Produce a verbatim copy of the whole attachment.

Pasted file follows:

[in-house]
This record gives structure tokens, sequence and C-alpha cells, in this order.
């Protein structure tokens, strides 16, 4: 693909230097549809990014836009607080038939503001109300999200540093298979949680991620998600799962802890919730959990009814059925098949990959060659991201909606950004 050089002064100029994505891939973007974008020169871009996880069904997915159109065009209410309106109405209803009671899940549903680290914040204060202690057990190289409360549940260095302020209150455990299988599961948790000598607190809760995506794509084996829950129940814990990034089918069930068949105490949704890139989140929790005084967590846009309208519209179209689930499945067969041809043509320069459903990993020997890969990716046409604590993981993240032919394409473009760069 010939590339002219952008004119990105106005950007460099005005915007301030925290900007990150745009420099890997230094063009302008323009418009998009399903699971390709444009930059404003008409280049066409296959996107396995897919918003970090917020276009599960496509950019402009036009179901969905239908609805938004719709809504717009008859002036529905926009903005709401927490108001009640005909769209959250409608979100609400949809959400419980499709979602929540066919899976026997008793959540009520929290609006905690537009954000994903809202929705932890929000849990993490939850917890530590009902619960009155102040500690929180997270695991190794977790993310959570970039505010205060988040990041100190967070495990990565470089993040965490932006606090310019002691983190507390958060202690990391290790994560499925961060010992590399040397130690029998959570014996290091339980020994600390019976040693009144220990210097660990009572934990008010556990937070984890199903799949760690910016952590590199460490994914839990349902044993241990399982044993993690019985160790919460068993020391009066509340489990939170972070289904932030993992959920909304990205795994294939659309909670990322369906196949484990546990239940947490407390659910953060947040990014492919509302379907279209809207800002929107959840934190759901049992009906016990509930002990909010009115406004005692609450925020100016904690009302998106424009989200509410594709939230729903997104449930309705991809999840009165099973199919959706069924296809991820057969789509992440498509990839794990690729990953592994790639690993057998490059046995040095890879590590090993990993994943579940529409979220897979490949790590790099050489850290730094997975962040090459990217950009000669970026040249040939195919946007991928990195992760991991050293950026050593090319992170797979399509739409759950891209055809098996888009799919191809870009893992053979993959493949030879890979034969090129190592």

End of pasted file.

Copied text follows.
[in-house]
This record gives structure tokens, sequence and C-alpha cells, in this order.
């Protein structure tokens, strides 16, 4: 693909230097549809990014836009607080038939503001109300999200540093298979949680991620998600799962802890919730959990009814059925098949990959060659991201909606950004 050089002064100029994505891939973007974008020169871009996880069904997915159109065009209410309106109405209803009671899940549903680290914040204060202690057990190289409360549940260095302020209150455990299988599961948790000598607190809760995506794509084996829950129940814990990034089918069930068949105490949704890139989140929790005084967590846009309208519209179209689930499945067969041809043509320069459903990993020997890969990716046409604590993981993240032919394409473009760069 010939590339002219952008004119990105106005950007460099005005915007301030925290900007990150745009420099890997230094063009302008323009418009998009399903699971390709444009930059404003008409280049066409296959996107396995897919918003970090917020276009599960496509950019402009036009179901969905239908609805938004719709809504717009008859002036529905926009903005709401927490108001009640005909769209959250409608979100609400949809959400419980499709979602929540066919899976026997008793959540009520929290609006905690537009954000994903809202929705932890929000849990993490939850917890530590009902619960009155102040500690929180997270695991190794977790993310959570970039505010205060988040990041100190967070495990990565470089993040965490932006606090310019002691983190507390958060202690990391290790994560499925961060010992590399040397130690029998959570014996290091339980020994600390019976040693009144220990210097660990009572934990008010556990937070984890199903799949760690910016952590590199460490994914839990349902044993241990399982044993993690019985160790919460068993020391009066509340489990939170972070289904932030993992959920909304990205795994294939659309909670990322369906196949484990546990239940947490407390659910953060947040990014492919509302379907279209809207800002929107959840934190759901049992009906016990509930002990909010009115406004005692609450925020100016904690009302998106424009989200509410594709939230729903997104449930309705991809999840009165099973199919959706069924296809991820057969789509992440498509990839794990690729990953592994790639690993057998490059046995040095890879590590090993990993994943579940529409979220897979490949790590790099050489850290730094997975962040090459990217950009000669970026040249040939195919946007991928990195992760991991050293950026050593090319992170797979399509739409759950891209055809098996888009799919191809870009893992053979993959493949030879890979034969090129190592």